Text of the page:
Author: Erik Parker, Torch Staff
Washington Bureau Chief for the Financial Times Edward Luce spoke to an audience of 40 students and teachers about his new book, In Spite of the Gods: The (Strange) Rise of Modern India on October 4. The talk took place in Johnson 200 at 12:30 p.m. and was the first Diplomacy and World Affairs (DWA) Brown Bag Talk of the school year.
A native of Great Britain, Luce lived in New Delhi, India, from 2001 to 2006 as the Financial Times’ South Asia Bureau Chief. Director of Global Affairs Derek Shearer introduced Luce. “Oxy has not been paying enough attention to India, ” Shearer said.
Luce began by explaining how he tries to look at India. “Brits are usually fairly nostalgic about India,” he said. “But I look at India through an American, even Washingtonian, prism.”
Luce said that in the 1990s, “India was seen as the most dangerous nuclear flashpoint” because of its relations with Pakistan over the Kashmir region. “Now, there has been a profound change in mindset,” he said, because India-China relations are becoming increasingly important.
“India is the key swing state of the 21st century,” he said. “It will dominate the geopolitics of the first few decades of this century.”
Luce went on to address some key points of his book, In Spite of the Gods. One topic the book details is India’s economic transformation. Luce explained the increase of income growth in India in the past five years and how many families were saving more money than ever before. “There is an ejection of optimism and energy that was simply lacking before,” Luce said.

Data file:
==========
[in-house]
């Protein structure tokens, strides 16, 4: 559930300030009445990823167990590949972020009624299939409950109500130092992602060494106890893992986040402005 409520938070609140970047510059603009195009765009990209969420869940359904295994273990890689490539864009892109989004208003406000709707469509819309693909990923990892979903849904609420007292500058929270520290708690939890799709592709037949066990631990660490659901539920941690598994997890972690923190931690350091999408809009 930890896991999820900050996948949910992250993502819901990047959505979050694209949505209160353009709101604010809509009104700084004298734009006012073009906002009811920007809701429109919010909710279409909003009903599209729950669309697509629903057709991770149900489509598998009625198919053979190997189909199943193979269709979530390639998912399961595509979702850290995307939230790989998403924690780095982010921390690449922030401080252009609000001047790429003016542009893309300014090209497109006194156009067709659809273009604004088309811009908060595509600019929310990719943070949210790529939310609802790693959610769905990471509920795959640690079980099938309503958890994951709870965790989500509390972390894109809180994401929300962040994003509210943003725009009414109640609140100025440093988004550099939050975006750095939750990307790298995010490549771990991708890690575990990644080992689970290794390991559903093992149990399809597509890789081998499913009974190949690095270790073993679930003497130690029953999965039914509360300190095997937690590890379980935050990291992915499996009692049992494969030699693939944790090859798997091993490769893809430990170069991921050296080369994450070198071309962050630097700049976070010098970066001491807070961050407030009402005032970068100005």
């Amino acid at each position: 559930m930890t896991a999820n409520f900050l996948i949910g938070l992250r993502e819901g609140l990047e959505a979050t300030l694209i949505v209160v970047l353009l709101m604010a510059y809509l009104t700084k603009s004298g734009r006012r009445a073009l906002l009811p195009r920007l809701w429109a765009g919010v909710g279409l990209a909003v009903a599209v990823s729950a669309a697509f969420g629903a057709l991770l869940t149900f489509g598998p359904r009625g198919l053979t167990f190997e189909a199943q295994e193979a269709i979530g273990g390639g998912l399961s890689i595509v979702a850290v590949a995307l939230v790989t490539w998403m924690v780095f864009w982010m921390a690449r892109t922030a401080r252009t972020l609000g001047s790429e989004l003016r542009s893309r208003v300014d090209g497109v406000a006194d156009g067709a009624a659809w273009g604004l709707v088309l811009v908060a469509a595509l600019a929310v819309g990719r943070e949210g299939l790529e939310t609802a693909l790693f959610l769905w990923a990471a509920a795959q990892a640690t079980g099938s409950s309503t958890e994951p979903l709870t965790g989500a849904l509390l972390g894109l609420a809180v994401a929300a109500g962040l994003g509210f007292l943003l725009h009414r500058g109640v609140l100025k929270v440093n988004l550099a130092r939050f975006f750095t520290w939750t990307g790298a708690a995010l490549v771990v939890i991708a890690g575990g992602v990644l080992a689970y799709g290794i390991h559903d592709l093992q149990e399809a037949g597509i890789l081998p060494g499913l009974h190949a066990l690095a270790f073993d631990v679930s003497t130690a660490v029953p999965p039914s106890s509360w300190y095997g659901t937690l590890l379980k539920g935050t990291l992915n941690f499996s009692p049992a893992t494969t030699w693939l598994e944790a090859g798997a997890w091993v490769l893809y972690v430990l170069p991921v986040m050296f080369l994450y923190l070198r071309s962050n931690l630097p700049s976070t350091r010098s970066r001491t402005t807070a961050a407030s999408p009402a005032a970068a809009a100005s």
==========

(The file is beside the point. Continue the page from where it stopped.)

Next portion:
Luce wasn’t completely optimistic, though. There is a “widening economic gap” in India, he said, with 42 percent of children under the age of five suffering from chronic malnourishment, which is worse than the 26 percent in Sub-Saharan Africa. “The poverty reduction of only one percent a year is a reflection of the inefficiency of the Indian state,” he said.
The next topic Luce addressed was India and “its growing alliance, or close relations, with the United States.” The United States and India have “a burgeoning military relationship,” Luce said, and the two countries participate in joint military exercises that “go relatively unnoticed by the Western world.”
Although he believes the United States and India have interesting relations, Luce returned to an earlier point about the China-India connection. “It is critically important for people to pay attention to [them],” he said. “It is a much, much more important phenomenon.”
The final component of Luce’s book that he addressed was India’s “extraordinary” political transformation. “India has the most diverse democracy in the world,” he said. “It has remained a democracy against expectations. India has been able to belie [ . . .] condescending expectations.”
Luce also praised India’s thriving free press, despite the country’s struggles to establish a “hard infrastructure.” He described the stability of the government as “underappreciated,” and repeated that the country’s main flaw is its inefficiency.
The Brown Bag Talk ended with a brief question-and-answer session in which students asked about issues such as India’s cultural influence, global climate change and India’s role in the information technology industry. Student concerns varied from the rise in “cultural influence from India” to what kind of role the country would take in addressing global climate change.
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